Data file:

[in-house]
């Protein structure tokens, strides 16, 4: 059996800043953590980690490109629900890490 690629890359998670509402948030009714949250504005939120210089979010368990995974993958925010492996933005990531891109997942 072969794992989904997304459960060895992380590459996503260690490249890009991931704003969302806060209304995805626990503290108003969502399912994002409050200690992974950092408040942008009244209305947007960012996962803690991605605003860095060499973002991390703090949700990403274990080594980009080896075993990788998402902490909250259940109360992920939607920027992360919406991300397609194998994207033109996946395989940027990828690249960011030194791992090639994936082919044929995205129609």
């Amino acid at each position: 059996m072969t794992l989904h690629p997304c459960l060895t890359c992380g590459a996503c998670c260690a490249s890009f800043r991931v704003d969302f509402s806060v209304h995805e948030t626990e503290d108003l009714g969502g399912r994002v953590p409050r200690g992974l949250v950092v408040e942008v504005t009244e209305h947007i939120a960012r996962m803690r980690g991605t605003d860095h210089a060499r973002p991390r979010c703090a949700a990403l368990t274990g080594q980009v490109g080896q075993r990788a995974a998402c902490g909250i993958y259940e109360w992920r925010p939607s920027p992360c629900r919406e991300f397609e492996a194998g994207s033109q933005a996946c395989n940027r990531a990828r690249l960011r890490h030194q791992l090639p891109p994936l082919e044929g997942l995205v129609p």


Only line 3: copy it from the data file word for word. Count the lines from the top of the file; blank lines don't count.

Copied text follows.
């Amino acid at each position: 059996m072969t794992l989904h690629p997304c459960l060895t890359c992380g590459a996503c998670c260690a490249s890009f800043r991931v704003d969302f509402s806060v209304h995805e948030t626990e503290d108003l009714g969502g399912r994002v953590p409050r200690g992974l949250v950092v408040e942008v504005t009244e209305h947007i939120a960012r996962m803690r980690g991605t605003d860095h210089a060499r973002p991390r979010c703090a949700a990403l368990t274990g080594q980009v490109g080896q075993r990788a995974a998402c902490g909250i993958y259940e109360w992920r925010p939607s920027p992360c629900r919406e991300f397609e492996a194998g994207s033109q933005a996946c395989n940027r990531a990828r690249l960011r890490h030194q791992l090639p891109p994936l082919e044929g997942l995205v129609p």